Should the university be popular? It wasn't in the middle ages where town and gown battles could even result in bloodshed. In more recent times universities have been outposts of radical and liberal dissent; they also in some places have been the home of ultranationalism and Fascism.

In America, universities, like churches have been free of most forms of taxation. Should we regard recently approved taxes on university endowments as a sign of popular hostility (or at least of Republican hostility)? In my university experiences, as a student and for almost 40 years as a professor at a respected state university, I found that in the non-scientific areas there was indeed a liberal bias, but that was a long time ago and it still exists. I do not know firsthand how Princeton faculty are selected; I do know from my experience in this process in my department of history that scholarship was more than sometimes evaluated on the basis of ideology and politics rather than on scholarly grounds, something I always found distressing. The public knew and knows nothing of this but it knows the result without knowing the process: Most humanities and social science faculty are on the left. Of course some should be on the right for balance and fairness, but I don't know that this would make a real difference in popular perceptions.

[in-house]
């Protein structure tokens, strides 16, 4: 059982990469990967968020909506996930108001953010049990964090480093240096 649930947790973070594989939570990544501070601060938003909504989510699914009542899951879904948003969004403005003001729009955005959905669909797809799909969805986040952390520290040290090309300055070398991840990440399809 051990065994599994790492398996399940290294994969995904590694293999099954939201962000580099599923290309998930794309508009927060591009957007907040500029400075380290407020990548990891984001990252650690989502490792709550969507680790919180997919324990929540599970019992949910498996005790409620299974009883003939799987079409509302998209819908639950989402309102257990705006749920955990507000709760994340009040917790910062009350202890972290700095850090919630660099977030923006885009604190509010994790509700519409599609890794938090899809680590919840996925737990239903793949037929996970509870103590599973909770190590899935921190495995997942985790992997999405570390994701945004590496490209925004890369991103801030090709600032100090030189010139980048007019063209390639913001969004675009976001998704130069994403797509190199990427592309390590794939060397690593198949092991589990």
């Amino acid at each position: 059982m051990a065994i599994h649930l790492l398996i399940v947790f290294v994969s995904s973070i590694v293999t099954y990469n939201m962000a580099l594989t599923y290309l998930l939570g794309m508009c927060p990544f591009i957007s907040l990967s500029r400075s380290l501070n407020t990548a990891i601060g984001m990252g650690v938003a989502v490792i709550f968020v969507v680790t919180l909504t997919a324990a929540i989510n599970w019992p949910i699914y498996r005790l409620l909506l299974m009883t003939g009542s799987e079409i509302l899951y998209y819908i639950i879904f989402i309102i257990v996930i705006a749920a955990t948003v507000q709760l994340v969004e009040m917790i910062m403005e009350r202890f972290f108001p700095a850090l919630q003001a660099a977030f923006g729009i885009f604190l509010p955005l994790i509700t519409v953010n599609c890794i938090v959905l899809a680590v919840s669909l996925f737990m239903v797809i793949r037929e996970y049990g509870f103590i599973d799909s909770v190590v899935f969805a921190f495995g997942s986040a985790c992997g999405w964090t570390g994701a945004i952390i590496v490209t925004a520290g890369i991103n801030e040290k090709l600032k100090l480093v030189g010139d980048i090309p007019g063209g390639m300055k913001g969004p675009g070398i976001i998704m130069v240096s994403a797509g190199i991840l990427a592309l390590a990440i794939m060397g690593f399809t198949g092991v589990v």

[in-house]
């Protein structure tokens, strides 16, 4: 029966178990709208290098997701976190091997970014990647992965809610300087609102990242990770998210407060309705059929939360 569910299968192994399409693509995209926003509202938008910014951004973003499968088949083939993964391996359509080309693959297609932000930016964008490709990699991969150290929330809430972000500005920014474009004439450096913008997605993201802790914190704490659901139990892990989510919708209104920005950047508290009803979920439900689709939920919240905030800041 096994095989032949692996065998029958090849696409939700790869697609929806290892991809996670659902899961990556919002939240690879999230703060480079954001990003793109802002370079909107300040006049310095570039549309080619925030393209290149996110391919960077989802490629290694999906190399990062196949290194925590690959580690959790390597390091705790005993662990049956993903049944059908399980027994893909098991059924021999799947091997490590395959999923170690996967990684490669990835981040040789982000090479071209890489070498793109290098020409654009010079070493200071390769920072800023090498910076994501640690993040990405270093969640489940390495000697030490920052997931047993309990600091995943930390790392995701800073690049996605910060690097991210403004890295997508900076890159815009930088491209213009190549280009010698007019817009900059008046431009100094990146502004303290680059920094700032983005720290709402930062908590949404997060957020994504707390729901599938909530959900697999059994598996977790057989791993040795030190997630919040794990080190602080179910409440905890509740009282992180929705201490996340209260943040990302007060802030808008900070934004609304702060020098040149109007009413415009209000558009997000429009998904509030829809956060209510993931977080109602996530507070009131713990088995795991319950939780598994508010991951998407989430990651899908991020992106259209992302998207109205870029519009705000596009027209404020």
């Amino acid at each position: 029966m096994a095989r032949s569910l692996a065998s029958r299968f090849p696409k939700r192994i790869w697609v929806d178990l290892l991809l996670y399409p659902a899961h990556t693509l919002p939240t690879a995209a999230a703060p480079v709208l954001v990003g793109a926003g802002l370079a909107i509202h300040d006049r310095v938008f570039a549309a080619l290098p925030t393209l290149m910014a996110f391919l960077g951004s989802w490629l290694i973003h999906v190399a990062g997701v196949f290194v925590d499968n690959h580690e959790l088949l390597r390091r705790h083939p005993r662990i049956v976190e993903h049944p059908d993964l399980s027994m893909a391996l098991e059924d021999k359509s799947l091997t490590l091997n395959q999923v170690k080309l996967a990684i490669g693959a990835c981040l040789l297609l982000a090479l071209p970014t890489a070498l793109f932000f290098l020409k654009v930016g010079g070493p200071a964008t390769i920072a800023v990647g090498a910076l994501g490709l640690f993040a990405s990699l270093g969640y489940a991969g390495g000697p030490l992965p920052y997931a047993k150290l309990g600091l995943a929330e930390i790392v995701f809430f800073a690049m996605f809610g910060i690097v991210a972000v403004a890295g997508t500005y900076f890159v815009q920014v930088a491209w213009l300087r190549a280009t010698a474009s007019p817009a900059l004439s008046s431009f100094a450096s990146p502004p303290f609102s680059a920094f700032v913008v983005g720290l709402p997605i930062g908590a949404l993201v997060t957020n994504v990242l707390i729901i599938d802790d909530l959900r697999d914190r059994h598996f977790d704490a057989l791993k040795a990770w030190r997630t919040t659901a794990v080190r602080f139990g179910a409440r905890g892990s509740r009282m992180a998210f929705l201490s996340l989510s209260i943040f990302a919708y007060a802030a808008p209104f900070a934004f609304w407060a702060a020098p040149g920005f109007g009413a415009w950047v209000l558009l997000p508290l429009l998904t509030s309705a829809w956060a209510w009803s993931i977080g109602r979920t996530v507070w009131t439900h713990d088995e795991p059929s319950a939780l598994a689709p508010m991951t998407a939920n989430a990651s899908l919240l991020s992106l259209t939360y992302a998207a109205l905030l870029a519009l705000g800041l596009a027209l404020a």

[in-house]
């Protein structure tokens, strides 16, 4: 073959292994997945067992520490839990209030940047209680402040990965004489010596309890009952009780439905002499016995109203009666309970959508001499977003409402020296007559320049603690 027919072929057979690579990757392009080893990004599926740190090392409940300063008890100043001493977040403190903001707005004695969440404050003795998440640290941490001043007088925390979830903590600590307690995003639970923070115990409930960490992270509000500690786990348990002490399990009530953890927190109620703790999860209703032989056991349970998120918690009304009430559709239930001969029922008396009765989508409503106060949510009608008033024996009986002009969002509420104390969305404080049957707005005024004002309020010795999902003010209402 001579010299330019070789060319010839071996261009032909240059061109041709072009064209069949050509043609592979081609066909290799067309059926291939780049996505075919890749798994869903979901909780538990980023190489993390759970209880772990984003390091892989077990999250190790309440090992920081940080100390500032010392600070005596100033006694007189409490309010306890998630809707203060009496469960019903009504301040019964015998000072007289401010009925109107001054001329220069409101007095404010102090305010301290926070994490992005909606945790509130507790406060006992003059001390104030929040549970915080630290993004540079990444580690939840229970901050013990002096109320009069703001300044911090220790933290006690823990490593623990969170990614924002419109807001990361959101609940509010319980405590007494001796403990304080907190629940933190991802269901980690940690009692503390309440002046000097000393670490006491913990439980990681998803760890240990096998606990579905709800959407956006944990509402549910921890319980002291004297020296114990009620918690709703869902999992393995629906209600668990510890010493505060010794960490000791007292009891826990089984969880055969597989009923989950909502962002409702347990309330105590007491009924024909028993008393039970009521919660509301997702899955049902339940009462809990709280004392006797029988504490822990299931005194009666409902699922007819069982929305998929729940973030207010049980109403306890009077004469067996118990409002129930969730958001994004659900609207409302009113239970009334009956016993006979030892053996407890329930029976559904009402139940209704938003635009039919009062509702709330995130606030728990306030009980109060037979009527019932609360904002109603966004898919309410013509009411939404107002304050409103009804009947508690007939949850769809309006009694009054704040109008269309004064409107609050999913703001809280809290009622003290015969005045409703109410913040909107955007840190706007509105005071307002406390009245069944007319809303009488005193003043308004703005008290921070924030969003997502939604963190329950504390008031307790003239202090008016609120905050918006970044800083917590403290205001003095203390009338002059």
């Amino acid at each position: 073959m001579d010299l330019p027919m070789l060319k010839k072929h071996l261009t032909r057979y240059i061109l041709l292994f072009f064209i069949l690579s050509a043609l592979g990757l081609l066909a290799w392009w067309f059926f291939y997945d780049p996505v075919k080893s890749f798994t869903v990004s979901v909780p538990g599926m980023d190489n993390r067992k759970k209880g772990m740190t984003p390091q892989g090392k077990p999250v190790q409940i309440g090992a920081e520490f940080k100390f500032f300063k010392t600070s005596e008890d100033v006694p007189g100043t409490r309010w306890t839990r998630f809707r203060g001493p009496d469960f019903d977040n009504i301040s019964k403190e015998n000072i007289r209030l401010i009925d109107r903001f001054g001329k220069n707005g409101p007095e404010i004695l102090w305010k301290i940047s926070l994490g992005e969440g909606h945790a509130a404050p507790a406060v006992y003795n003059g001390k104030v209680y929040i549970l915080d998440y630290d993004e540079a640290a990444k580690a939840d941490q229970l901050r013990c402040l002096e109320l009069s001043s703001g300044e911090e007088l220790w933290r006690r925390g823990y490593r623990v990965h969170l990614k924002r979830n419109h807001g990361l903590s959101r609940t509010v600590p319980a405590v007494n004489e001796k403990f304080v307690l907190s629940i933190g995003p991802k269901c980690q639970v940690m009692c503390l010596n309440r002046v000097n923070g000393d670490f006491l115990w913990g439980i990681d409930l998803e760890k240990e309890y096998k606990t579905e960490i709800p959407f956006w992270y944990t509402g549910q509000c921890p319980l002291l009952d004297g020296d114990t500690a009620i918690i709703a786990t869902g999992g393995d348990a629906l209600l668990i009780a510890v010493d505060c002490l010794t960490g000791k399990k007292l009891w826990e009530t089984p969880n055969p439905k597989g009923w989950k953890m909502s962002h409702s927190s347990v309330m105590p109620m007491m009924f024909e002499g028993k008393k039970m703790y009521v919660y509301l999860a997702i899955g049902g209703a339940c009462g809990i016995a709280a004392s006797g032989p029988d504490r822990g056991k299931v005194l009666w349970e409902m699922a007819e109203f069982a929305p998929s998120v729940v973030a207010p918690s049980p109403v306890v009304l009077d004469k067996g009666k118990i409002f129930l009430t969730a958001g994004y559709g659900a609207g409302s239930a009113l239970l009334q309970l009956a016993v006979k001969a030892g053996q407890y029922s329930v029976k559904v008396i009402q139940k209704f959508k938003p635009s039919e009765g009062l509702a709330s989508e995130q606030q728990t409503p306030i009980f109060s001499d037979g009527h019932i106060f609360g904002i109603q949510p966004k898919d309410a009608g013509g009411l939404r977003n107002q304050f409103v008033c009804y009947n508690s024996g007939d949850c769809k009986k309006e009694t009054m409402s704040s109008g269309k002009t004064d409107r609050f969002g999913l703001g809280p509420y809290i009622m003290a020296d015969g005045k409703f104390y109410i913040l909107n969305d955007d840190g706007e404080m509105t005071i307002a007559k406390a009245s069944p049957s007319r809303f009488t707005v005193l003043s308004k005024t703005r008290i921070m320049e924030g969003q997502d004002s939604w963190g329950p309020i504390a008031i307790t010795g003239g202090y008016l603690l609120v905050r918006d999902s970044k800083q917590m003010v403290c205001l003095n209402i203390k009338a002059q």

I prefer that the university remain unpopular, even if finances thereby take a hit. But I close by affirming that for every tax dollar wrenched from a university one hundred dollars should be wrenched from the churches who do far less good and far more harm than any university, no matter how undistinguished, could ever do.

Norman Ravitch *62
Savannah, Ga.